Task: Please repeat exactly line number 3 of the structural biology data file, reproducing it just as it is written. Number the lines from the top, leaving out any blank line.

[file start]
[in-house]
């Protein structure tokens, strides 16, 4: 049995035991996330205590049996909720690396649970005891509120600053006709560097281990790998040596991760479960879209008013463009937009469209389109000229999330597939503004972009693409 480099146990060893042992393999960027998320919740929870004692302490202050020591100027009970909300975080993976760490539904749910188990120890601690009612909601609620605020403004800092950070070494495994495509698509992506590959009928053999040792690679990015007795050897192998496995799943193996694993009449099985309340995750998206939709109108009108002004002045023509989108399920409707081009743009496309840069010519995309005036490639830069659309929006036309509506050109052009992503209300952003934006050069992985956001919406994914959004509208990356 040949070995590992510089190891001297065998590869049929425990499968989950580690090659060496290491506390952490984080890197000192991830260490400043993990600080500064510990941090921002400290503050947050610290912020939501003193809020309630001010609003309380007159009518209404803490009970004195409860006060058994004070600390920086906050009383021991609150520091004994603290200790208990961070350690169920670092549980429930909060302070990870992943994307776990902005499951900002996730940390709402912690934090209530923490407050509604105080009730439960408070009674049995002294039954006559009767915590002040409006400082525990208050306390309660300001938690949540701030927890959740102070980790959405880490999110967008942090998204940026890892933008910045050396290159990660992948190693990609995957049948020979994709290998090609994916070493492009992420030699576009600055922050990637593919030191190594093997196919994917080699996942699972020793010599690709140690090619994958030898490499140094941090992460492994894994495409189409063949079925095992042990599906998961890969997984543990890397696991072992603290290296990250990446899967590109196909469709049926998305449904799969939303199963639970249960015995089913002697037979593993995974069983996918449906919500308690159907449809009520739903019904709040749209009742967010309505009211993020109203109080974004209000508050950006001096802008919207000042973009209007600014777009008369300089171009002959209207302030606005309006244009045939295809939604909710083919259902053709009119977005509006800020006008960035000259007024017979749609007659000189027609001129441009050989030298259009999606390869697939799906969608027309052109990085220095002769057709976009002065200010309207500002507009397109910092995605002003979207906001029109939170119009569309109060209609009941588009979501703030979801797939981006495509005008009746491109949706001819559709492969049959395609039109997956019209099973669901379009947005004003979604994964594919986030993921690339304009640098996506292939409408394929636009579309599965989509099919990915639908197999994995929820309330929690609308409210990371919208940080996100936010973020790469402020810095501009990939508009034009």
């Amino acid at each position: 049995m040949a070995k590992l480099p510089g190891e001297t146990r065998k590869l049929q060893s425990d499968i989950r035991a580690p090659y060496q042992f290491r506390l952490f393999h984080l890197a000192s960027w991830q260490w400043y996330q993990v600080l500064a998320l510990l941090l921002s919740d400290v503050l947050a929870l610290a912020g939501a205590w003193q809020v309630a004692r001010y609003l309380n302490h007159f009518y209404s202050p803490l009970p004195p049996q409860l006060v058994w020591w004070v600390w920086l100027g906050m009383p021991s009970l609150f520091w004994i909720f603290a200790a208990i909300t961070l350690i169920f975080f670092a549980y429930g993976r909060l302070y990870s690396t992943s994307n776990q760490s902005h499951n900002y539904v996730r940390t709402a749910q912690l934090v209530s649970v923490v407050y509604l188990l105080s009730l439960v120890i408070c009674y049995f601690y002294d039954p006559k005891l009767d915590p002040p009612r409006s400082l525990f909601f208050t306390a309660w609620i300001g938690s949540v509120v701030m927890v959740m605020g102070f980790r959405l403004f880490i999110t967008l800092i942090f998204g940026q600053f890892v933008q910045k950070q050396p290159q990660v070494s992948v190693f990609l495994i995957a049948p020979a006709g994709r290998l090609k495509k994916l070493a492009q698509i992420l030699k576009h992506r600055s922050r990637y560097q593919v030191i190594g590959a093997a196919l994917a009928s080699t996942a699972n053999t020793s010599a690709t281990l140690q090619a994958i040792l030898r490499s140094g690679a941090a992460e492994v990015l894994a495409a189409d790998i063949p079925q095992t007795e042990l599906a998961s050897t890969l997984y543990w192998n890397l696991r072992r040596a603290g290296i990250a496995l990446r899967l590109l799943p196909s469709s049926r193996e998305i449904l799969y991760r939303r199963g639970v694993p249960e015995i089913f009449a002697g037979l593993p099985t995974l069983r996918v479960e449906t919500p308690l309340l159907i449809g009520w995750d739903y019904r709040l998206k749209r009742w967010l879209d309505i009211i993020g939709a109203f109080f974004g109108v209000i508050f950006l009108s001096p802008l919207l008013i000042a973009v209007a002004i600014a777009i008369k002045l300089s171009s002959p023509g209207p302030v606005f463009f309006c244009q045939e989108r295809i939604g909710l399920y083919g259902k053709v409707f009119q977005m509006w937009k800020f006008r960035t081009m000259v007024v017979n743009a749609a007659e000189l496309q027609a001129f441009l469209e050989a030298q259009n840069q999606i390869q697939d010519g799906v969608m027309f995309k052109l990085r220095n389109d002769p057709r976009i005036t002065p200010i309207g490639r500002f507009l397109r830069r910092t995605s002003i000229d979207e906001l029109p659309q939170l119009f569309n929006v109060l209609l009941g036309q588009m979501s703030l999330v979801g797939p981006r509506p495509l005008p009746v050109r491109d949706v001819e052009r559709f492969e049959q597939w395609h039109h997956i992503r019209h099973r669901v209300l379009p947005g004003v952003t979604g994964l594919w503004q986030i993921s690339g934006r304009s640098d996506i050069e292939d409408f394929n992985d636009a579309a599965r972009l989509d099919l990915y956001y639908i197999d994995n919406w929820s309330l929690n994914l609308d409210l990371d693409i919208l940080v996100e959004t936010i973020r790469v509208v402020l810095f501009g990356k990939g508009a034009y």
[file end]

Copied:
């Amino acid at each position: 049995m040949a070995k590992l480099p510089g190891e001297t146990r065998k590869l049929q060893s425990d499968i989950r035991a580690p090659y060496q042992f290491r506390l952490f393999h984080l890197a000192s960027w991830q260490w400043y996330q993990v600080l500064a998320l510990l941090l921002s919740d400290v503050l947050a929870l610290a912020g939501a205590w003193q809020v309630a004692r001010y609003l309380n302490h007159f009518y209404s202050p803490l009970p004195p049996q409860l006060v058994w020591w004070v600390w920086l100027g906050m009383p021991s009970l609150f520091w004994i909720f603290a200790a208990i909300t961070l350690i169920f975080f670092a549980y429930g993976r909060l302070y990870s690396t992943s994307n776990q760490s902005h499951n900002y539904v996730r940390t709402a749910q912690l934090v209530s649970v923490v407050y509604l188990l105080s009730l439960v120890i408070c009674y049995f601690y002294d039954p006559k005891l009767d915590p002040p009612r409006s400082l525990f909601f208050t306390a309660w609620i300001g938690s949540v509120v701030m927890v959740m605020g102070f980790r959405l403004f880490i999110t967008l800092i942090f998204g940026q600053f890892v933008q910045k950070q050396p290159q990660v070494s992948v190693f990609l495994i995957a049948p020979a006709g994709r290998l090609k495509k994916l070493a492009q698509i992420l030699k576009h992506r600055s922050r990637y560097q593919v030191i190594g590959a093997a196919l994917a009928s080699t996942a699972n053999t020793s010599a690709t281990l140690q090619a994958i040792l030898r490499s140094g690679a941090a992460e492994v990015l894994a495409a189409d790998i063949p079925q095992t007795e042990l599906a998961s050897t890969l997984y543990w192998n890397l696991r072992r040596a603290g290296i990250a496995l990446r899967l590109l799943p196909s469709s049926r193996e998305i449904l799969y991760r939303r199963g639970v694993p249960e015995i089913f009449a002697g037979l593993p099985t995974l069983r996918v479960e449906t919500p308690l309340l159907i449809g009520w995750d739903y019904r709040l998206k749209r009742w967010l879209d309505i009211i993020g939709a109203f109080f974004g109108v209000i508050f950006l009108s001096p802008l919207l008013i000042a973009v209007a002004i600014a777009i008369k002045l300089s171009s002959p023509g209207p302030v606005f463009f309006c244009q045939e989108r295809i939604g909710l399920y083919g259902k053709v409707f009119q977005m509006w937009k800020f006008r960035t081009m000259v007024v017979n743009a749609a007659e000189l496309q027609a001129f441009l469209e050989a030298q259009n840069q999606i390869q697939d010519g799906v969608m027309f995309k052109l990085r220095n389109d002769p057709r976009i005036t002065p200010i309207g490639r500002f507009l397109r830069r910092t995605s002003i000229d979207e906001l029109p659309q939170l119009f569309n929006v109060l209609l009941g036309q588009m979501s703030l999330v979801g797939p981006r509506p495509l005008p009746v050109r491109d949706v001819e052009r559709f492969e049959q597939w395609h039109h997956i992503r019209h099973r669901v209300l379009p947005g004003v952003t979604g994964l594919w503004q986030i993921s690339g934006r304009s640098d996506i050069e292939d409408f394929n992985d636009a579309a599965r972009l989509d099919l990915y956001y639908i197999d994995n919406w929820s309330l929690n994914l609308d409210l990371d693409i919208l940080v996100e959004t936010i973020r790469v509208v402020l810095f501009g990356k990939g508009a034009y």